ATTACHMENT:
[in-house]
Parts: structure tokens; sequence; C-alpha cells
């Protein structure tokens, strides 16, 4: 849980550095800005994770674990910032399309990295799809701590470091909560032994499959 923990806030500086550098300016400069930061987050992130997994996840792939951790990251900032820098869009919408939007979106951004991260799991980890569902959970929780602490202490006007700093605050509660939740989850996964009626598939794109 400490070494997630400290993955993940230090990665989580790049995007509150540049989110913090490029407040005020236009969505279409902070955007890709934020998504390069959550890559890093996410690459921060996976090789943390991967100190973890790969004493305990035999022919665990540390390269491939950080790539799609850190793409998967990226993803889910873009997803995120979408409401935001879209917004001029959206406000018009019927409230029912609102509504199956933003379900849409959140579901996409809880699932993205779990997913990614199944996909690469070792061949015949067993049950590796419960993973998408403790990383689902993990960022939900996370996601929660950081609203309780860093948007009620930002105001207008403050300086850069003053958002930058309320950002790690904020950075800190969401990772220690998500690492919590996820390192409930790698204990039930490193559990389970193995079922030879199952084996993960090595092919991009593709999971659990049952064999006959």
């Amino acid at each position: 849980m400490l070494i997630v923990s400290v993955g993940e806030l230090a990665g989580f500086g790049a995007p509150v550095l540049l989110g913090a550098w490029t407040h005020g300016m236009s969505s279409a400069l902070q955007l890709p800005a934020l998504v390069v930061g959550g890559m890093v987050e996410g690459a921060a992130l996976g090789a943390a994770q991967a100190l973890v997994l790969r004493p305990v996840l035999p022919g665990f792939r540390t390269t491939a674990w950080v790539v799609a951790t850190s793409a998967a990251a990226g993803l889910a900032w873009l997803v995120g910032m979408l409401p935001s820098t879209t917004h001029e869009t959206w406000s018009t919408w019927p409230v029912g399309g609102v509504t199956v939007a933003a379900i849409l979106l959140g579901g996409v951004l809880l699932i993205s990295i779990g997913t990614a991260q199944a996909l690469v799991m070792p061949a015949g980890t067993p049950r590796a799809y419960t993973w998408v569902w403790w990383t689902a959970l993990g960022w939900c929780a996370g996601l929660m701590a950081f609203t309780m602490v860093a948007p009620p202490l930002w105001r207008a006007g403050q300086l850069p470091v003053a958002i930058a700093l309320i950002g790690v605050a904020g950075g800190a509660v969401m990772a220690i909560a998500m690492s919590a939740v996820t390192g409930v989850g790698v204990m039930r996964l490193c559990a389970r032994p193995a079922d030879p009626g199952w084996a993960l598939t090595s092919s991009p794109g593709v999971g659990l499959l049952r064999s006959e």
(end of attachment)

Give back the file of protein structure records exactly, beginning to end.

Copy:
[in-house]
Parts: structure tokens; sequence; C-alpha cells
């Protein structure tokens, strides 16, 4: 849980550095800005994770674990910032399309990295799809701590470091909560032994499959 923990806030500086550098300016400069930061987050992130997994996840792939951790990251900032820098869009919408939007979106951004991260799991980890569902959970929780602490202490006007700093605050509660939740989850996964009626598939794109 400490070494997630400290993955993940230090990665989580790049995007509150540049989110913090490029407040005020236009969505279409902070955007890709934020998504390069959550890559890093996410690459921060996976090789943390991967100190973890790969004493305990035999022919665990540390390269491939950080790539799609850190793409998967990226993803889910873009997803995120979408409401935001879209917004001029959206406000018009019927409230029912609102509504199956933003379900849409959140579901996409809880699932993205779990997913990614199944996909690469070792061949015949067993049950590796419960993973998408403790990383689902993990960022939900996370996601929660950081609203309780860093948007009620930002105001207008403050300086850069003053958002930058309320950002790690904020950075800190969401990772220690998500690492919590996820390192409930790698204990039930490193559990389970193995079922030879199952084996993960090595092919991009593709999971659990049952064999006959």
């Amino acid at each position: 849980m400490l070494i997630v923990s400290v993955g993940e806030l230090a990665g989580f500086g790049a995007p509150v550095l540049l989110g913090a550098w490029t407040h005020g300016m236009s969505s279409a400069l902070q955007l890709p800005a934020l998504v390069v930061g959550g890559m890093v987050e996410g690459a921060a992130l996976g090789a943390a994770q991967a100190l973890v997994l790969r004493p305990v996840l035999p022919g665990f792939r540390t390269t491939a674990w950080v790539v799609a951790t850190s793409a998967a990251a990226g993803l889910a900032w873009l997803v995120g910032m979408l409401p935001s820098t879209t917004h001029e869009t959206w406000s018009t919408w019927p409230v029912g399309g609102v509504t199956v939007a933003a379900i849409l979106l959140g579901g996409v951004l809880l699932i993205s990295i779990g997913t990614a991260q199944a996909l690469v799991m070792p061949a015949g980890t067993p049950r590796a799809y419960t993973w998408v569902w403790w990383t689902a959970l993990g960022w939900c929780a996370g996601l929660m701590a950081f609203t309780m602490v860093a948007p009620p202490l930002w105001r207008a006007g403050q300086l850069p470091v003053a958002i930058a700093l309320i950002g790690v605050a904020g950075g800190a509660v969401m990772a220690i909560a998500m690492s919590a939740v996820t390192g409930v989850g790698v204990m039930r996964l490193c559990a389970r032994p193995a079922d030879p009626g199952w084996a993960l598939t090595s092919s991009p794109g593709v999971g659990l499959l049952r064999s006959e």